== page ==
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For many Circassians, Sochi conjures a past involving genocide and expulsion. The fact that the Winter Olympics is about to be held there has awakened a sense of nationalism among Caucasus descendents living in Turkey.
Between two and five million Turks are descendents of refugees displaced by conflict in the Caucasus. This group isn't just made up of Circassians; there are also Chechens, Abkhazians, Ossetians and Dagestani in their ranks. Today, some 60 member organizations of the Federation of Caucasian Associations in Turkey are calling on Ankara to recognize and protect their unique culture and languages.
Until recently, the federation's work focused mainly on the preservation of tradition and folklore, said Caucasus activist Ozgur Aktekin in an interview with DW. But now that's changed. Many Circassians in Turkey were completely shocked by Russian President Vladimir Putin's decision to hold the Olympics in Sochi, said the 28-year-old engineer from Istanbul. "By choosing Sochi, Putin gave the Circassian movement a new dynamism."
The fateful year of 1864
Sochi is a significant place for many Caucasus descendents living in Turkey today, and many of them see the decision to hold the games there as a type of provocation. The city is the site of the last battles of the Russo-Circassian War, in which Russia completed its conquest of the Caucasus in May 1864. In an early case of "ethnic cleansing," the Circassian residents were banished from the area. Some of them were absorbed into the Ottoman Empire, but hundreds of thousands died. Many Circassians refer to the events of this period as a genocide, and this year marks its 150th anniversary.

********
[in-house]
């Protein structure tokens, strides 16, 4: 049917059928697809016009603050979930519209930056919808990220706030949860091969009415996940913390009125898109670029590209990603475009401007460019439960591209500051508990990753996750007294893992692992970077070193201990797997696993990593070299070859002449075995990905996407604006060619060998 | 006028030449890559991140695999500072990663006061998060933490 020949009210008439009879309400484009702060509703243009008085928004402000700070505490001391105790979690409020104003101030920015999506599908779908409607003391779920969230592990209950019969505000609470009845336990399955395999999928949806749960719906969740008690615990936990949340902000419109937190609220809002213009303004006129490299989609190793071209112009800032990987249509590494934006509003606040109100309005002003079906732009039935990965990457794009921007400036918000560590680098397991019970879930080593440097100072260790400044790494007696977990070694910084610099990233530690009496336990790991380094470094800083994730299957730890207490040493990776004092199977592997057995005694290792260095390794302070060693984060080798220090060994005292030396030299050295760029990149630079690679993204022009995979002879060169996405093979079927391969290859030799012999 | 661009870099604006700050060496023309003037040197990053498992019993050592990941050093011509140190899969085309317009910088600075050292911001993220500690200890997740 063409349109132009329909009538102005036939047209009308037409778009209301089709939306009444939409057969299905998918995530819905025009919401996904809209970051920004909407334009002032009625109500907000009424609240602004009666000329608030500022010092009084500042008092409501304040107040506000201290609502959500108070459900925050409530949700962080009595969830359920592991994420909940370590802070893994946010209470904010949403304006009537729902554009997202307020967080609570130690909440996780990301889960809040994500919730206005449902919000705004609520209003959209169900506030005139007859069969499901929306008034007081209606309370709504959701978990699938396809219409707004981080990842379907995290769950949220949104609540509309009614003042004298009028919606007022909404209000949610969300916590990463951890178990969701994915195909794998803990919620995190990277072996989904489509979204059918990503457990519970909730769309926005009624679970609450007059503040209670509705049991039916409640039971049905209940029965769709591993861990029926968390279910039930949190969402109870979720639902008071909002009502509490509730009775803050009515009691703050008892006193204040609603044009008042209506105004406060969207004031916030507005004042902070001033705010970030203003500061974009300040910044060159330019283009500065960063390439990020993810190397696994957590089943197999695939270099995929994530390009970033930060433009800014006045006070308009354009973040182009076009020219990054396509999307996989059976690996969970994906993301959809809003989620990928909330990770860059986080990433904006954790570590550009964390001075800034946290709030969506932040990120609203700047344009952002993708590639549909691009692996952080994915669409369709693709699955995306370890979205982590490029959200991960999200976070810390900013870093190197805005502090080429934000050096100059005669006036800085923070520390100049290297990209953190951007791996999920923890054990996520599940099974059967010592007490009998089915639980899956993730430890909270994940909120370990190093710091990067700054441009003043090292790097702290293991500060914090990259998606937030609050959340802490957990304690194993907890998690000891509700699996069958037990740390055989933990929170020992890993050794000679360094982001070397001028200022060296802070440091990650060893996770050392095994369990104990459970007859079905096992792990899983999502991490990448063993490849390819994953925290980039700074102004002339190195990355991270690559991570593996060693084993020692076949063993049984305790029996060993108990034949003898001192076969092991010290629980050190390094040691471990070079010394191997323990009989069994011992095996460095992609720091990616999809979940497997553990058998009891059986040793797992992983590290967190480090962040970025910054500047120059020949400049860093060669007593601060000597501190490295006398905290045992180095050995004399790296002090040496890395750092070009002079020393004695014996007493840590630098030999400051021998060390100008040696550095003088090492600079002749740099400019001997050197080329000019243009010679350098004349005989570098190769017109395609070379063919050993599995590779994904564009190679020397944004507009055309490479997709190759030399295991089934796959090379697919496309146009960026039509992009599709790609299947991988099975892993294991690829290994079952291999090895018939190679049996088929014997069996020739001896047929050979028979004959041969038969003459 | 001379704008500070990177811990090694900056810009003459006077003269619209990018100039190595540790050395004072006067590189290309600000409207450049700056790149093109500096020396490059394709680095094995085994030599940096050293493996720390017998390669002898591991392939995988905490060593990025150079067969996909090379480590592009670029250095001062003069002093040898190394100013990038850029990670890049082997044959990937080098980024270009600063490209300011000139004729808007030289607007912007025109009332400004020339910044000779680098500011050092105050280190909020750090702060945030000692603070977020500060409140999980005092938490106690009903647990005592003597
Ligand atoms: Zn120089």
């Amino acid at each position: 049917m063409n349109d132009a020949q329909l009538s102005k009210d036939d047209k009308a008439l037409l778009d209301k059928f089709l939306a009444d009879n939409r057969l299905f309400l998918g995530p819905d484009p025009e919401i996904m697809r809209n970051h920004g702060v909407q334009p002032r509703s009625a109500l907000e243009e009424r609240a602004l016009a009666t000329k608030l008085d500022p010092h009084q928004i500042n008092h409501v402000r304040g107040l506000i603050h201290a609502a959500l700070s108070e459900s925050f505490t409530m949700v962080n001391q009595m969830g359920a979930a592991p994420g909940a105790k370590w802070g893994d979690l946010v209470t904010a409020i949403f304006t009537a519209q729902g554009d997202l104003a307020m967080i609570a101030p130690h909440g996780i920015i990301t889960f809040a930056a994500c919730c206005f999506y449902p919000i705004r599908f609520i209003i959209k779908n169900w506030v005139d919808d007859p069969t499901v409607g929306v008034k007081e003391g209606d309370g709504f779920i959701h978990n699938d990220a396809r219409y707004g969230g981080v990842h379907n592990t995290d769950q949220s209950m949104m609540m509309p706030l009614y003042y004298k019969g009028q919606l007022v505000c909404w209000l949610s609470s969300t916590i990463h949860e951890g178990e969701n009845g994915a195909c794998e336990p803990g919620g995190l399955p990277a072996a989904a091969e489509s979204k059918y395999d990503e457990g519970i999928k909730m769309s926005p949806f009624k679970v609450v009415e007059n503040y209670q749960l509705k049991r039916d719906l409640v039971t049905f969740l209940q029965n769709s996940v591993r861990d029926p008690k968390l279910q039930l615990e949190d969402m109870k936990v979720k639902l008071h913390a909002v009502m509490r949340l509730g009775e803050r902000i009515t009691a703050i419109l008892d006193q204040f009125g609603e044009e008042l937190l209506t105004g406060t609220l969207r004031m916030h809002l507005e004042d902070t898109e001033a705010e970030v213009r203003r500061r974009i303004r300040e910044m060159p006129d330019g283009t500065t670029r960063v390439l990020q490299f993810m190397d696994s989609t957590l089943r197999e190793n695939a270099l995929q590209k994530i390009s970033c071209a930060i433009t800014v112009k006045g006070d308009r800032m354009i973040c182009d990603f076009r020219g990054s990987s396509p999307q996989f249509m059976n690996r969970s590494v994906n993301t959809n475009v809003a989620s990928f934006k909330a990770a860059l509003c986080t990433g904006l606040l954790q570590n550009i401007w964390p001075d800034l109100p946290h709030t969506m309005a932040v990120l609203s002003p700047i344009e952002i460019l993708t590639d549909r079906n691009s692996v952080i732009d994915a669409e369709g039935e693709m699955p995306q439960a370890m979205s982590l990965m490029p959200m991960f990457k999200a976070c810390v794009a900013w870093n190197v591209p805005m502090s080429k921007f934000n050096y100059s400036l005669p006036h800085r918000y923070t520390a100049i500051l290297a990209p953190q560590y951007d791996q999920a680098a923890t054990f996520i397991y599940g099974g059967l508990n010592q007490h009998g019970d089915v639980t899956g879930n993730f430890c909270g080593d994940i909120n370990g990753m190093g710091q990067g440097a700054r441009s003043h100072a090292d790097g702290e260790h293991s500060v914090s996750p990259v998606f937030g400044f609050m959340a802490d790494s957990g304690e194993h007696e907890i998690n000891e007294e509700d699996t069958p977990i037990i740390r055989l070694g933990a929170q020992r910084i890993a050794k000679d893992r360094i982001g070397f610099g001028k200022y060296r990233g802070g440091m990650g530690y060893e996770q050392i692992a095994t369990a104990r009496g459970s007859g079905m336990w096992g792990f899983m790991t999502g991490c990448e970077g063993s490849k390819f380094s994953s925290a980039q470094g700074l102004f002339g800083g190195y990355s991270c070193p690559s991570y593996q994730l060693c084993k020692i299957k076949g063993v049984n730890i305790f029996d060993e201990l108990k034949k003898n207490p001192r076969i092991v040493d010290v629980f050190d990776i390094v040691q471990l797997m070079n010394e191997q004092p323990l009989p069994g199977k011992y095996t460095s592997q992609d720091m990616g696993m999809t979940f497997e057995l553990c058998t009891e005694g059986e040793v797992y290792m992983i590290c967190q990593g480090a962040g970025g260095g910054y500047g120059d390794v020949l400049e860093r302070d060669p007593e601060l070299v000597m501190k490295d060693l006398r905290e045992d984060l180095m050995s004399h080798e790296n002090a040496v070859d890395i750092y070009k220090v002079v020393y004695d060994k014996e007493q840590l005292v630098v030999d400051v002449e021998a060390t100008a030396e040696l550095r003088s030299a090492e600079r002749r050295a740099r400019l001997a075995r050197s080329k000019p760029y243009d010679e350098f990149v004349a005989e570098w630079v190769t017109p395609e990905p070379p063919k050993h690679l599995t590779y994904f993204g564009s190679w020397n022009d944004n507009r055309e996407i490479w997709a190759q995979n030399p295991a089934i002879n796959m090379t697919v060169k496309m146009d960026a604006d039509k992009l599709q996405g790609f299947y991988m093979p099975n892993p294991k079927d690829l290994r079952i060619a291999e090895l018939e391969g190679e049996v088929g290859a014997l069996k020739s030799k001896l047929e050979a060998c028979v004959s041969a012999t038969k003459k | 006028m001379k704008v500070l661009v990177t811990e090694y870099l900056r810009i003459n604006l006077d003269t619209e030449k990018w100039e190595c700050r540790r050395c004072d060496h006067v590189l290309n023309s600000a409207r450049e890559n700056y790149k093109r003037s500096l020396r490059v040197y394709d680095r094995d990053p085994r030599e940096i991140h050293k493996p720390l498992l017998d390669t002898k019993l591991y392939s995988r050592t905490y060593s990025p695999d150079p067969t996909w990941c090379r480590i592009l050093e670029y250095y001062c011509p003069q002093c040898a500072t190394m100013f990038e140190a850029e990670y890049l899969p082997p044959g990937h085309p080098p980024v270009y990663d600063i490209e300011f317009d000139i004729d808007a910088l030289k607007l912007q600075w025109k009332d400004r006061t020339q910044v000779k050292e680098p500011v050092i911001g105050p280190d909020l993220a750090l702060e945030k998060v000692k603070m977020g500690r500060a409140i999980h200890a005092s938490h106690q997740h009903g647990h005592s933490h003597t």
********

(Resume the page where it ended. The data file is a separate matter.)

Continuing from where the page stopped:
Hosting the 2014 games in this city of all places, is unacceptable, says Dogan Duman, another Caucasus activist. Speaking on Turkish television, he said he supports the spirit of the Olympics in general, "but cannot accept that the games are being held on the graves of my grandparents."
Fellow activist Kuban Kural also pointed out in an interview with the Amenian-Turkish newspaper "Agos" that the Olympic Village in Sochi had been constructed at a site where many Circassians were murdered by Russian soldiers.
Fierce protests against Russia
For months, Turkish Circassians have been protesting in front of Russian institutions such as the Consulate General in Istanbul's city center. On Sunday (02.02.2014), several hundred Circassians with flags and dressed in traditional clothing rallied in front of the consulate to draw attention to "the truth behind Sochi," according to one protest chant. The Sochi games were even compared to the 1936 Summer Olympics in Nazi Germany.
Aktekin said this work of raising awareness is the ethnic group's most powerful weapon. The Turkish Circassians want to distance themselves from violent Chechen groups and other extremists, but they're proud to have started a global, non-violent protest movement against the Sochi games. It was in Turkey that the international "No-Sochi" movement actually began.
Failed calls for a boycott
But the Circassian associations have failed to achieve one of their goals. Their calls for the Turkish government to boycott the event have been in vain. Prime Minister Recep Tayyip Erdogan is expected to travel to Sochi on Friday of this week for the opening ceremony, and to meet with President Putin. Six Turkish athletes are participating in the competition this year, which is consistent with attendance numbers in previous winter games. Erdogan doesn't want any conflict with Moscow - Russia is not only a major power in Turkey's immediate vicinity, it's also a major supplier of oil and gas.
Still, Aktekin remains confident. "We've achieved so much," he said, noting that the Turkish Circassians are more aware of their identity now.
He's not concerned about the movement losing its newfound momentum after the games are over. "There are still crimes being committed," he said, referring to current instability in the Caucasus region.
In the long term, the Circassians want international recognition of the genocide, as well as the right to return to their forefathers' homeland. Aktekin admits there's a lot of work to do: "That will be difficult," he said.